Friday, August 29, 2014

Our first Skype call

I have written and deleted this post several times. I'm trying to decide how much I can share without violating our girl's privacy. Our agency has given us no guidance on what we can and cannot share online. Instead, I ask myself this question - "If my girl comes across this post in the future, will she be embarrassed by what I wrote?"

I do want to share what we learned in hopes of helping other adoptive parents who are preparing for a Skype call.

Prepare as much as possible ahead of time. You will have no idea up front if the translator/social worker will take charge of the call or let you lead. On our call, the translator sat back and let us completely control the content and pacing of the call. We were not prepared for this. The translator may or may not be fluent in English. We were blessed; ours was great at translating our questions and our girl's responses but did not translate a lot of our commentary.

Do not assume that you will have the same experience as other adoptive parents. We were told that once you break the ice, you will be able to interact with your child. Our girl is shy and guarded her expressions and impressions of us. Be hopeful that your child will interact with you but prepare in case they will only give one word answers or refuse to answer at all.

Learn at least a few words or sentences in the language your child speaks. I introduced myself in Chinese and asked a question in Chinese. The translator was happy that I was making an effort to learn Mandarin. I'm not sure what my girl thought, but at least the translator could later reassure her that Mama is making an effort to make communication easier.

Be prepared for a bad Skype connection. The children's home had spotty internet and Skype kept dropping the call. That gave us a chance to quickly discuss what to try next to get her to relax but also made it harder to get any sort of momentum going.

What will we do different next time? We will be prepared to entertain her for at least the first 15 minutes of the call. That will remove the pressure on her to be involved and will hopefully allow her to relax. We've tossed around a few ideas like singing songs, performing magic tricks, reading books out loud, etc.

Next time, I hope to have a printed cheat sheet of Mandarin sentences that I know. I've been studying since last fall, have a pretty solid foundation, but completely blanked when the translator told me that our girl wanted to hear me say something else in Chinese.

I have not yet heard a report from my agency about what our girl thought of us after the call. My impression is that she will not say no after seeing us on Skype but that she's also not ready to say yes.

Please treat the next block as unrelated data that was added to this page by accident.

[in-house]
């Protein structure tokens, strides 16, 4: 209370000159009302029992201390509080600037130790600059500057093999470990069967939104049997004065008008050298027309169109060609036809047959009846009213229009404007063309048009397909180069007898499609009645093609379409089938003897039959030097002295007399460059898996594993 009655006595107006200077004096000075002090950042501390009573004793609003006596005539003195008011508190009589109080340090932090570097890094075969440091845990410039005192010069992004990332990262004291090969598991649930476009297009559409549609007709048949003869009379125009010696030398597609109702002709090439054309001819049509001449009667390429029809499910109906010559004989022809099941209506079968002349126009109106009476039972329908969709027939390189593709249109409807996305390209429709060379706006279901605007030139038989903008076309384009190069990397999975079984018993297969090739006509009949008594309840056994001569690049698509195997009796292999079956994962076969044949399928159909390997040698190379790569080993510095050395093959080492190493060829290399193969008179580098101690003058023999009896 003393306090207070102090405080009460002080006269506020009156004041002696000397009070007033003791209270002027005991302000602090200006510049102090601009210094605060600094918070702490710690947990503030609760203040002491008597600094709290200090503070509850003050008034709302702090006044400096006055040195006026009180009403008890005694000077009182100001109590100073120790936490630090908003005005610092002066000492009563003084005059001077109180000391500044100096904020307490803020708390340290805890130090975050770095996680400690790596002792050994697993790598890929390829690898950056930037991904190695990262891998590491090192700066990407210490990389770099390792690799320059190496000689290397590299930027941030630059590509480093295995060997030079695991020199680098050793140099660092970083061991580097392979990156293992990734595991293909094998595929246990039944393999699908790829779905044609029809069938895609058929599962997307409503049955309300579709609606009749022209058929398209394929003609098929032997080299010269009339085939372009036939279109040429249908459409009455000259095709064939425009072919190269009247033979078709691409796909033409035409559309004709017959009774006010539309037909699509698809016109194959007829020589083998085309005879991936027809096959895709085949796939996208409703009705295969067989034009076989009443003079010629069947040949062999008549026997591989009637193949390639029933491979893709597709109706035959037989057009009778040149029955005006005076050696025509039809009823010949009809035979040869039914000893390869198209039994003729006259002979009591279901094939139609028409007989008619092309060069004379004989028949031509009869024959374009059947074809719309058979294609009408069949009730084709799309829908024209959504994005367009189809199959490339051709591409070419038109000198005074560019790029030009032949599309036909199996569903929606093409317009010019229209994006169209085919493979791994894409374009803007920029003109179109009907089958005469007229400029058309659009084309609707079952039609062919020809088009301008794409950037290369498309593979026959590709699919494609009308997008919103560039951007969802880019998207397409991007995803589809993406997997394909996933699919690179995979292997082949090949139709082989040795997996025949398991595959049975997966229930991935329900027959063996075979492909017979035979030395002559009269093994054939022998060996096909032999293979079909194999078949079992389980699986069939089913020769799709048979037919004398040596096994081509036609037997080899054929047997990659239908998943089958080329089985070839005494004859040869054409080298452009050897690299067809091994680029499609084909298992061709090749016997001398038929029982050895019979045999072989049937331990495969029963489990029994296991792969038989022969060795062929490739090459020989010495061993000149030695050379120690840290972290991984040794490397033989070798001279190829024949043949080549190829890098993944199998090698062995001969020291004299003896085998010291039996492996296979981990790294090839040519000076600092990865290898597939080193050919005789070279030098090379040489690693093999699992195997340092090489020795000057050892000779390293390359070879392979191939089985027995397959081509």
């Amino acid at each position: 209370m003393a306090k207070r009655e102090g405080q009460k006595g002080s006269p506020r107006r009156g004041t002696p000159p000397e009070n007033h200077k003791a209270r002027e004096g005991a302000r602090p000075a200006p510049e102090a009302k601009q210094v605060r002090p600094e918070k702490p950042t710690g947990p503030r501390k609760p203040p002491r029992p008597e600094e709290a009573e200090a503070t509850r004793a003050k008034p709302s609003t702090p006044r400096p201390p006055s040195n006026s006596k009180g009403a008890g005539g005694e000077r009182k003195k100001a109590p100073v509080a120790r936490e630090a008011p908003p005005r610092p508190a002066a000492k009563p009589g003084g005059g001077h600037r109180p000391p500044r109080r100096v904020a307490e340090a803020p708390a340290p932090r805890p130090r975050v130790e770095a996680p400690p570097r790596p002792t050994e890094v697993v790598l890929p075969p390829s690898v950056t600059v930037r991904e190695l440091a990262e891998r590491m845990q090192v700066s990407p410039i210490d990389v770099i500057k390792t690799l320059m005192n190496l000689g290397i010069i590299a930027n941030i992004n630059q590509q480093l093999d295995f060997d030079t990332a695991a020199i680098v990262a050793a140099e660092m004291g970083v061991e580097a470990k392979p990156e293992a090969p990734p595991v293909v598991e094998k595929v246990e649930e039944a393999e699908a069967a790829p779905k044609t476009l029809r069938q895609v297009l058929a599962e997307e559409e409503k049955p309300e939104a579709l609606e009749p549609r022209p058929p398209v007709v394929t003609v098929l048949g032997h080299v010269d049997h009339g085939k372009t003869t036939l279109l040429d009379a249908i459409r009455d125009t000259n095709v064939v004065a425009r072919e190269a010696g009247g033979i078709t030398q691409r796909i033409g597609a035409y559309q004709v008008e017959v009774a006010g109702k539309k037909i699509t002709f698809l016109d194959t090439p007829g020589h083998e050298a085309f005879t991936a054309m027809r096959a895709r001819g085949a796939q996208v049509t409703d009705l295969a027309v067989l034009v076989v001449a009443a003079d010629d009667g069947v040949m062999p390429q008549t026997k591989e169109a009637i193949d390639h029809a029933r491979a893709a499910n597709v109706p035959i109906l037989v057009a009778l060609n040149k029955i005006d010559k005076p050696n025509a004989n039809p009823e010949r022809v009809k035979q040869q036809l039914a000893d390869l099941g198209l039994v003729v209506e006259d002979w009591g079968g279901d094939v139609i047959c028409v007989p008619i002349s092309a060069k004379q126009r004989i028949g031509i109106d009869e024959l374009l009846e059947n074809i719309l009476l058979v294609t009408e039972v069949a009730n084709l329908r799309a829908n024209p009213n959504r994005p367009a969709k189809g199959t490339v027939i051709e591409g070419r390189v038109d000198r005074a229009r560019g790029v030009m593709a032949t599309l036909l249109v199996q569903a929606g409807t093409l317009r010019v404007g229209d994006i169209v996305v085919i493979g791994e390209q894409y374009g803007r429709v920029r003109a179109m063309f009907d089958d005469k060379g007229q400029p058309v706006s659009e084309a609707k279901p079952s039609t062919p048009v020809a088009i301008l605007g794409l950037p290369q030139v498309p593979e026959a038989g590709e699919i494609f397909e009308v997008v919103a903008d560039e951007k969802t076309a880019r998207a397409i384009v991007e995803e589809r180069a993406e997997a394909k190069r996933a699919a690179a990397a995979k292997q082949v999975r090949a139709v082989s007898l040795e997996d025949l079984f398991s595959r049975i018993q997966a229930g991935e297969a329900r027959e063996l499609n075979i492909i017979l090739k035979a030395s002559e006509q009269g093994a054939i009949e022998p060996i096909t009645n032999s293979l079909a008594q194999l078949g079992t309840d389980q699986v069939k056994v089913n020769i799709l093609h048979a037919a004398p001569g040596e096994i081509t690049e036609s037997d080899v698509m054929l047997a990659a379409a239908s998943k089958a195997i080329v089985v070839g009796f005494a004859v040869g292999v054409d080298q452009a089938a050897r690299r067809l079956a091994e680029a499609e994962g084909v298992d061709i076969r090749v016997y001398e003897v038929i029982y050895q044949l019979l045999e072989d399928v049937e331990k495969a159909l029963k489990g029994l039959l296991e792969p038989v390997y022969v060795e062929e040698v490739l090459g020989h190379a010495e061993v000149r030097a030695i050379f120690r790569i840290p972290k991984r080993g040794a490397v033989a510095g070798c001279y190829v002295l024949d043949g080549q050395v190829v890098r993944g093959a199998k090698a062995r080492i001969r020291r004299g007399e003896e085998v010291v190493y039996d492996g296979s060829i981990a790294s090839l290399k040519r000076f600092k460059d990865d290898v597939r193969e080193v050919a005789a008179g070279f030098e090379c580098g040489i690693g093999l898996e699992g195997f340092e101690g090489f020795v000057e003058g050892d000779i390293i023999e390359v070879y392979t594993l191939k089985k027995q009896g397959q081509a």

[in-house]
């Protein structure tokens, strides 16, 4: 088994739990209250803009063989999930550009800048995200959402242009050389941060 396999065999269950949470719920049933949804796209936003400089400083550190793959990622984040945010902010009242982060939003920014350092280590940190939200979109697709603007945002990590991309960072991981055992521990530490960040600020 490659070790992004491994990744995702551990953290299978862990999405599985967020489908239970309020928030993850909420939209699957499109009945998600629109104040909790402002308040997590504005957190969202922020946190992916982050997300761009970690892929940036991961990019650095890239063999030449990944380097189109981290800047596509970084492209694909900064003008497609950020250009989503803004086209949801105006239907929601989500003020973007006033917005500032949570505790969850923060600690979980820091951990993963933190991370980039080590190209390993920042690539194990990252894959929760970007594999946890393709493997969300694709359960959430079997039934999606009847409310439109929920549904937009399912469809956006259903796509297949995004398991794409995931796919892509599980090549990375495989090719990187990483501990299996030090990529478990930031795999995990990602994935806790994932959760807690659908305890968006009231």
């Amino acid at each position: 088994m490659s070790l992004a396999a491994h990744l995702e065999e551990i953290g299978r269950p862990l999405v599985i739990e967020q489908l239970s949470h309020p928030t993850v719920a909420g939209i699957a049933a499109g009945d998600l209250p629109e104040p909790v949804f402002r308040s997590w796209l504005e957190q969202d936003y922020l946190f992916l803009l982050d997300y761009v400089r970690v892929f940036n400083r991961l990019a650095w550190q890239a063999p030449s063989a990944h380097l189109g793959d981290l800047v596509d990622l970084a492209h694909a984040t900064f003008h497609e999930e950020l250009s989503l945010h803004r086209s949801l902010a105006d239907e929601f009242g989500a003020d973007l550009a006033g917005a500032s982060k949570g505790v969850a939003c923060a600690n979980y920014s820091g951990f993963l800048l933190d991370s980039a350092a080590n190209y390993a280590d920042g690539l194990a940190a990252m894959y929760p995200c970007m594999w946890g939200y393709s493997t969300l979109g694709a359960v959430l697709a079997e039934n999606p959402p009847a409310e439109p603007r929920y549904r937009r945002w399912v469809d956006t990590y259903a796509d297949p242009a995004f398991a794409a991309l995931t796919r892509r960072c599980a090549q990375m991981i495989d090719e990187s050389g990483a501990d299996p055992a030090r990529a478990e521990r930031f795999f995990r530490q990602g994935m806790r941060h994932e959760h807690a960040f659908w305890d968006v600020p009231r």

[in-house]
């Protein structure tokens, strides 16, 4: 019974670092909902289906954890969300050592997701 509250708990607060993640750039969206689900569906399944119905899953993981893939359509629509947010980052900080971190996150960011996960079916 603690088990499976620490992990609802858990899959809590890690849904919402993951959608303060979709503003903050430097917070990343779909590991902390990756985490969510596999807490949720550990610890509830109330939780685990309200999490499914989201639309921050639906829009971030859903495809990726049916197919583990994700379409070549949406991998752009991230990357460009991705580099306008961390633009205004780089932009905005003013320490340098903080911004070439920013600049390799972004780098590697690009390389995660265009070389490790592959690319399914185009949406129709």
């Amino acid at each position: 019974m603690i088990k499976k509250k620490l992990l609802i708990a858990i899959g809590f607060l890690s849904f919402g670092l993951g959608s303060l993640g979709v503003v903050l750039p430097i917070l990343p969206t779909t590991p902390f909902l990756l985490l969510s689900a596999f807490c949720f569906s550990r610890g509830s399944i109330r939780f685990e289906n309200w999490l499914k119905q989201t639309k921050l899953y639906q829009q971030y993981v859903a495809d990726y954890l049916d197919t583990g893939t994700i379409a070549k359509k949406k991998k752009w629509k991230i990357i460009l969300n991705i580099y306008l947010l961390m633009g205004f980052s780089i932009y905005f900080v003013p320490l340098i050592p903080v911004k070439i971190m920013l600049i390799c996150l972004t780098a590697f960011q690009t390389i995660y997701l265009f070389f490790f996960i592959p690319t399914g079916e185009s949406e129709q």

I do know that I love that kiddo an awfully lot and hope to be her mama. It was wonderful getting to see her smile on the call. I hope and pray that she will decide to become our daughter because I can't wait to start loving on her!


Anonymous said...

If you will pardon the expression, it sounds like you've got to make about the toughest sales pitch immaginable. I hope and pray that it went well and that she saw - even through a spotty connection - and heard - even if through a translator - the love that you have for her.

Maurita said...

We sent a scrapbook to our kiddos. Showed them our pets, family meals, bedrooms, and our property plus pics of grandparents etc. So when we met in person for the first time they had questions and comments about the pictures they saw in the scrapbook. There are always those should have could have moments, but continue to trust in God and believe He is in charge. Her smile most assuredly is genuine!

Cassandra said...

Jim - I think find that an applicable metaphor. :) She's an older child, she has to agree, and we have to sell her on the benefits of a family. OUR family. Still no report back from our agency.

Maurita - I love the scrapbooks! I'm sure your kids really enjoyed seeing your house and family! We've sent two different photo albums. I was told she's looked through them carefully. I look forward to seeing what God has up His sleeve!

Julie Fukuda said...

I think those are very helpful ideas. I like the scrap book too because the child can refer to it as long and often as she wants and become more familiar at her own pace. We sent scrapbooks with our foster children when they were finally adopted so they could have a reminder that they had always been loved and cherished.

Anonymous said...

We sent a photo book as well, though our little girl was (probably) too young to really understand. She clearly liked looking at it, though!